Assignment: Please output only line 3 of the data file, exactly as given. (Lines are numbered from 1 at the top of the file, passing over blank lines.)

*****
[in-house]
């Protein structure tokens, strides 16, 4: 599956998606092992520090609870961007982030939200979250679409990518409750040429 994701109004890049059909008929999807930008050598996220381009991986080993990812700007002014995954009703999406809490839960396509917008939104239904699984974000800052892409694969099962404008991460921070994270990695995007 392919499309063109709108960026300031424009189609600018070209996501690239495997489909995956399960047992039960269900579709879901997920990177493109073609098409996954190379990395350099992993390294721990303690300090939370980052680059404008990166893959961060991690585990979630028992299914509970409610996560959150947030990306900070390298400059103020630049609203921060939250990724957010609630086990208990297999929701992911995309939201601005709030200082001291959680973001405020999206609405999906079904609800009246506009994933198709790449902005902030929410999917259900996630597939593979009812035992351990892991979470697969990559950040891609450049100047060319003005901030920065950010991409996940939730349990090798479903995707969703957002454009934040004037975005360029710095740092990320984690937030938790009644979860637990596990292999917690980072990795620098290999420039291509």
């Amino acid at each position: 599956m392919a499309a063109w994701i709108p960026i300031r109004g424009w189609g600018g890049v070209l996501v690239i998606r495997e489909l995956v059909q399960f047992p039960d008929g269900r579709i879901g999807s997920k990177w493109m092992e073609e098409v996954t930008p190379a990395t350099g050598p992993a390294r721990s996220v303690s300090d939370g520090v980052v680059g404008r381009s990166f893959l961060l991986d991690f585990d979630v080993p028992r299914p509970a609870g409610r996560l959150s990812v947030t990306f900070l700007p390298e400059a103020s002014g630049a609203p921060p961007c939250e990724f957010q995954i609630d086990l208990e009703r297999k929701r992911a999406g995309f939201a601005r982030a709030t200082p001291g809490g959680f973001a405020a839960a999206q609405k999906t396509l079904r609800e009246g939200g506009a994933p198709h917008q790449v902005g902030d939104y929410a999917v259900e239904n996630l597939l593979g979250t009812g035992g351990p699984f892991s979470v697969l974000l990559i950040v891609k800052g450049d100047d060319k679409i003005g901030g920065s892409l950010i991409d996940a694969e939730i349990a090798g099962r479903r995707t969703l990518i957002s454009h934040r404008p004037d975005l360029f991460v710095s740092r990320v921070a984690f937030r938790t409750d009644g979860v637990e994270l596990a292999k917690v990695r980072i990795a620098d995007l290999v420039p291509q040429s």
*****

């Amino acid at each position: 599956m392919a499309a063109w994701i709108p960026i300031r109004g424009w189609g600018g890049v070209l996501v690239i998606r495997e489909l995956v059909q399960f047992p039960d008929g269900r579709i879901g999807s997920k990177w493109m092992e073609e098409v996954t930008p190379a990395t350099g050598p992993a390294r721990s996220v303690s300090d939370g520090v980052v680059g404008r381009s990166f893959l961060l991986d991690f585990d979630v080993p028992r299914p509970a609870g409610r996560l959150s990812v947030t990306f900070l700007p390298e400059a103020s002014g630049a609203p921060p961007c939250e990724f957010q995954i609630d086990l208990e009703r297999k929701r992911a999406g995309f939201a601005r982030a709030t200082p001291g809490g959680f973001a405020a839960a999206q609405k999906t396509l079904r609800e009246g939200g506009a994933p198709h917008q790449v902005g902030d939104y929410a999917v259900e239904n996630l597939l593979g979250t009812g035992g351990p699984f892991s979470v697969l974000l990559i950040v891609k800052g450049d100047d060319k679409i003005g901030g920065s892409l950010i991409d996940a694969e939730i349990a090798g099962r479903r995707t969703l990518i957002s454009h934040r404008p004037d975005l360029f991460v710095s740092r990320v921070a984690f937030r938790t409750d009644g979860v637990e994270l596990a292999k917690v990695r980072i990795a620098d995007l290999v420039p291509q040429s």